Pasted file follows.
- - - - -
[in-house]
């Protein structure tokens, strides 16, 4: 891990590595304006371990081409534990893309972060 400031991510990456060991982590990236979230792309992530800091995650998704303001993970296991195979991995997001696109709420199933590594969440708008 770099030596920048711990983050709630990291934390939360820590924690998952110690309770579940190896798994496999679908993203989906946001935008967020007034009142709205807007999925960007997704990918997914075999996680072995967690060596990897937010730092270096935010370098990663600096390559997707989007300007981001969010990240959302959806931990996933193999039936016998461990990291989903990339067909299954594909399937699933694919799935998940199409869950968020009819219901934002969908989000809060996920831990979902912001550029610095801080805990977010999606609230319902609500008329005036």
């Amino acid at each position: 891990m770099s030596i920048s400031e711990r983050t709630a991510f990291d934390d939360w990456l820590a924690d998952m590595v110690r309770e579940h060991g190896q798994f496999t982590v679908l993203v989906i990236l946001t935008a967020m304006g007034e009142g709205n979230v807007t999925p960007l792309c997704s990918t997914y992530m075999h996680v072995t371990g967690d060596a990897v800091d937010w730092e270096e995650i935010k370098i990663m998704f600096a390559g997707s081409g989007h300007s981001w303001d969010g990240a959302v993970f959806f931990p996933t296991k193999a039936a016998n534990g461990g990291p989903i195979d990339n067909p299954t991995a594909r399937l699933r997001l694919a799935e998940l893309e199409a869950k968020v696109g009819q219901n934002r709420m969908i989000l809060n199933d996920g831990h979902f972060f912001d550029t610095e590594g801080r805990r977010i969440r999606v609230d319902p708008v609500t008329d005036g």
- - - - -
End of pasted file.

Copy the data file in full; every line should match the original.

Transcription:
[in-house]
């Protein structure tokens, strides 16, 4: 891990590595304006371990081409534990893309972060 400031991510990456060991982590990236979230792309992530800091995650998704303001993970296991195979991995997001696109709420199933590594969440708008 770099030596920048711990983050709630990291934390939360820590924690998952110690309770579940190896798994496999679908993203989906946001935008967020007034009142709205807007999925960007997704990918997914075999996680072995967690060596990897937010730092270096935010370098990663600096390559997707989007300007981001969010990240959302959806931990996933193999039936016998461990990291989903990339067909299954594909399937699933694919799935998940199409869950968020009819219901934002969908989000809060996920831990979902912001550029610095801080805990977010999606609230319902609500008329005036």
């Amino acid at each position: 891990m770099s030596i920048s400031e711990r983050t709630a991510f990291d934390d939360w990456l820590a924690d998952m590595v110690r309770e579940h060991g190896q798994f496999t982590v679908l993203v989906i990236l946001t935008a967020m304006g007034e009142g709205n979230v807007t999925p960007l792309c997704s990918t997914y992530m075999h996680v072995t371990g967690d060596a990897v800091d937010w730092e270096e995650i935010k370098i990663m998704f600096a390559g997707s081409g989007h300007s981001w303001d969010g990240a959302v993970f959806f931990p996933t296991k193999a039936a016998n534990g461990g990291p989903i195979d990339n067909p299954t991995a594909r399937l699933r997001l694919a799935e998940l893309e199409a869950k968020v696109g009819q219901n934002r709420m969908i989000l809060n199933d996920g831990h979902f972060f912001d550029t610095e590594g801080r805990r977010i969440r999606v609230d319902p708008v609500t008329d005036g």